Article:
A weekend in South Luangwa
Saturday morning, 5.30am.
A whisper disturbs my lazy dream about ice creams. "Excuse me? Wake up call!" Wrenched out of sleep I find myself wondering who is waking me up at 5.30am on a Saturday morning and why, when I make out the unfamiliar outline of a net surrounding me, and I remember I'm Zambia, and I'm being woken up to go on safari.
Half an hour later, not knowing what I'm wearing and still partially asleep, I'm ushered out of our campsite, Flatdogs, and greeted by two smiling safari guides. Not until I am shown to our car do I definitely understand what's happening, and instantly I'm fully awake. Our safari car is the biggest jeep I've ever seen, a three-tiered, nine-seater, brown-green monster, and sitting on it with the chilly dawn wind rushing past me is incredibly exciting.
As soon as we enter South Luangwa National Park, we are greeted by a breath-taking sunrise over the Luangwa river. We've been in the park for less than ten minutes, and I've already spotted a gorgeous family of elephants with two babies sleepily crossing the river bed, a group of impalas looking at us with bewildered black eyes, and of course, the Park guards, two attentive baboons sitting right by the entrance, ushering us inside.
The next three hours are an unbelievable whirlwind of exotic animals, interesting facts told by our guides, and unforgettable scenery. Crocodiles and hippos seem to cohabit in the river, alongside fishermen on their slender wooden boats; elephants and giraffes slowly make their way around, in contrast with the hundreds of impalas, gazelles and antelopes darting around or fiercely fighting to reclaim their territory and the ladies' attention, their elegant horns locked together. Zebras move in dazzles, their hypnotic skin glistening in the sun, and countless species of birds, plants and flowers are everywhere we look. We even spot a leopard for a few minutes, shiny and regal in his stride. We drive around a stinking bush, where a pack of lions has clearly just had a kill. The lions, however, seem to know everyone is looking for them, and they don't come out until the evening.
On our sunset safari, we spot a pride of 14 lionesses and 3 young males, lazily lounging on the river bed. They look so inoffensive and chilled out, it is hard to imagine they are one of the deadliest predators in the animal world. A baby elephant and his mum tentatively cross the river a couple of hundred yards away. Immediately a few of the lionesses stir, stand up, and look at them, pondering on whether they are hungry enough to attack. They decide against it eventually, but for a few minutes the atmosphere grows tense as we are all torn between witnessing a kill or chasing what promises to be a spectacular sunset. We decide for the sunset eventually, and what a good choice that was: the sun was the biggest I've ever seen it, a huge incandescent, perfectly round circle, so enormous and close you could have reached out and touched it.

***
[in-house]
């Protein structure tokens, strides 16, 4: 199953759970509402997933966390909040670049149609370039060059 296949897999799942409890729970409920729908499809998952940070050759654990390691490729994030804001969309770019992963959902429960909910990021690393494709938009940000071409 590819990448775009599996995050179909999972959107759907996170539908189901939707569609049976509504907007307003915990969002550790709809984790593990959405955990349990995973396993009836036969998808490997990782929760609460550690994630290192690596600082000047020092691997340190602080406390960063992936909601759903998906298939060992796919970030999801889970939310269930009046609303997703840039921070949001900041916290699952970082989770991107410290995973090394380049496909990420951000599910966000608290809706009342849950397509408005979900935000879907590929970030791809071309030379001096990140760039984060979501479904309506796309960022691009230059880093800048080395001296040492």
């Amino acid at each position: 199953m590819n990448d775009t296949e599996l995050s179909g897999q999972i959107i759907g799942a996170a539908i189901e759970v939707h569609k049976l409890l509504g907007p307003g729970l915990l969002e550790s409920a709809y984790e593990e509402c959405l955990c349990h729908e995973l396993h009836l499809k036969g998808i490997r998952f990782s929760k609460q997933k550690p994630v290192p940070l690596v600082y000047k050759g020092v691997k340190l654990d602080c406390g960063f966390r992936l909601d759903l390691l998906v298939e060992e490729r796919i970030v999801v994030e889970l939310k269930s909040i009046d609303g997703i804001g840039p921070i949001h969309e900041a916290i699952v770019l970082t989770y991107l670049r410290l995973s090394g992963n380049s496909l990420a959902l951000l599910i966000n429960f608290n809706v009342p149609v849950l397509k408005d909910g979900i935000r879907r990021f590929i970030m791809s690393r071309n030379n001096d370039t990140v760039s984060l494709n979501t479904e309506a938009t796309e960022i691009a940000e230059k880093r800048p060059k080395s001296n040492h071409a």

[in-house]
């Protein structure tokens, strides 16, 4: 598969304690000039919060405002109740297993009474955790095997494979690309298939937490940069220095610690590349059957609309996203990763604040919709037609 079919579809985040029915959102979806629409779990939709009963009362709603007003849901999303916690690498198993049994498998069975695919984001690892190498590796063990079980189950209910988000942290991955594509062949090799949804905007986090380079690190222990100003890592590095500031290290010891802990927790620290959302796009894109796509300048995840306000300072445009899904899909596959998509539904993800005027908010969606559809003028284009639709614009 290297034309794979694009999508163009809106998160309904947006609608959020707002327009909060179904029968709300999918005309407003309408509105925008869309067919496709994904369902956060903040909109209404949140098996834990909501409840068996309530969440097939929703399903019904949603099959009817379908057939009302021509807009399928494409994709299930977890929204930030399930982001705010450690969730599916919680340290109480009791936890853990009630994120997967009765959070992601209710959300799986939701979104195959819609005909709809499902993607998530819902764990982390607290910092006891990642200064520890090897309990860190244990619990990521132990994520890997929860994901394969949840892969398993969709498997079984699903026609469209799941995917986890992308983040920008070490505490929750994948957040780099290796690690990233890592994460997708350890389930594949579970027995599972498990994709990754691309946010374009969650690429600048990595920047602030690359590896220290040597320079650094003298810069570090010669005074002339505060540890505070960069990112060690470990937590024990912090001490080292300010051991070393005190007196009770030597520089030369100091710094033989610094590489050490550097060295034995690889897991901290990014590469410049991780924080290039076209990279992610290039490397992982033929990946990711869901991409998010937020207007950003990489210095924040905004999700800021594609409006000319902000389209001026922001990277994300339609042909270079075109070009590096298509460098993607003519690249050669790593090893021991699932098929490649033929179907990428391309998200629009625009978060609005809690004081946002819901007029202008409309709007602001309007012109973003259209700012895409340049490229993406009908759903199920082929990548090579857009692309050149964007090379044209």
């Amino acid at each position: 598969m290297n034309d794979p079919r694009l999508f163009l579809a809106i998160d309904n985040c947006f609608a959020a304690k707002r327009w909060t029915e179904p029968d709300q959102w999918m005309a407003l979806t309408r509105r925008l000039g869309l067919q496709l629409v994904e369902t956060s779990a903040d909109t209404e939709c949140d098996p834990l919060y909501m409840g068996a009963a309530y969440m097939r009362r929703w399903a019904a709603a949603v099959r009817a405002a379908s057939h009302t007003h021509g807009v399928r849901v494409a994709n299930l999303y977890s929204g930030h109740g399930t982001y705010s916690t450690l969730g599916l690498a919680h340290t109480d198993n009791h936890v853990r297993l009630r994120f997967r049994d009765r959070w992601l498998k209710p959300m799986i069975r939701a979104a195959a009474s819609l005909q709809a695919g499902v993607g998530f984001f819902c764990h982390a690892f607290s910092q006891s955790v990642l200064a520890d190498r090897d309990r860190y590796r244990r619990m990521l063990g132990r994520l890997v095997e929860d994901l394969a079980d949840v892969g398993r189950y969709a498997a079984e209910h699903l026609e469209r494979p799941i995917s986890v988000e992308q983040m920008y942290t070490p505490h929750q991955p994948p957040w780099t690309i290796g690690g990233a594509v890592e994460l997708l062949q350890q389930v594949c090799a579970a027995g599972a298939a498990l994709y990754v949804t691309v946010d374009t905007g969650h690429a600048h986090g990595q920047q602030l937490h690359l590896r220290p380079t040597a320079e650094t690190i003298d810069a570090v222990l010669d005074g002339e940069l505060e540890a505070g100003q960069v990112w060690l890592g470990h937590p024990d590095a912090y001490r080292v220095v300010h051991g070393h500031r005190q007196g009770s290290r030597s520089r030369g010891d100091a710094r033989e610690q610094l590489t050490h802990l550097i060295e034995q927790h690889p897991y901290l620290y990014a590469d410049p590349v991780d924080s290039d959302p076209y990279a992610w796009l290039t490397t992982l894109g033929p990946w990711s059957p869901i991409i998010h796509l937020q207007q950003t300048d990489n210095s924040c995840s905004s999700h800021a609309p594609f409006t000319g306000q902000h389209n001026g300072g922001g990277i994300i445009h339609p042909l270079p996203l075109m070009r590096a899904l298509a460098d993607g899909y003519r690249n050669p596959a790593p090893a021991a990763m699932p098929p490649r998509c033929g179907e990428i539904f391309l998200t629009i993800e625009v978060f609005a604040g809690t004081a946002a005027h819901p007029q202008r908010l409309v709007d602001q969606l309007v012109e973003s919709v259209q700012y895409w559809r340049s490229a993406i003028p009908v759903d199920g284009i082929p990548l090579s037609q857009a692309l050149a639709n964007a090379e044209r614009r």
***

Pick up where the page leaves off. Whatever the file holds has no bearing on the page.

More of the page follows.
After sunset we are heading back to camp, thinking we've been as lucky as it gets, when out of nowhere on the road, two pairs of eyes pierce the darkness, and the silhouettes of two lions emerge just ahead of us. They are approaching a small pond to have a drink, when a crocodile jumps out of the water and they recede quickly. That's when they spot us. They turn around and slowly walk towards our car, looking suspiciously at this big dark mass smelling of humans. They are the most beautiful creatures I've ever seen, and they are promenading a couple of meters away from me. We reverse to let them go through undisturbed, and admire the powerful muscles and joints moving effortlessly under their taut skin, manes flowing around the faces, tails whipping the air.
And after all this, when we thought we had seen everything South Luangwa had to offer, our safari guide stopped the car, killed the engine and told us to look up, where the sky had almost disappeared under hundreds of constellations, the Milky Way and a million glistening stars.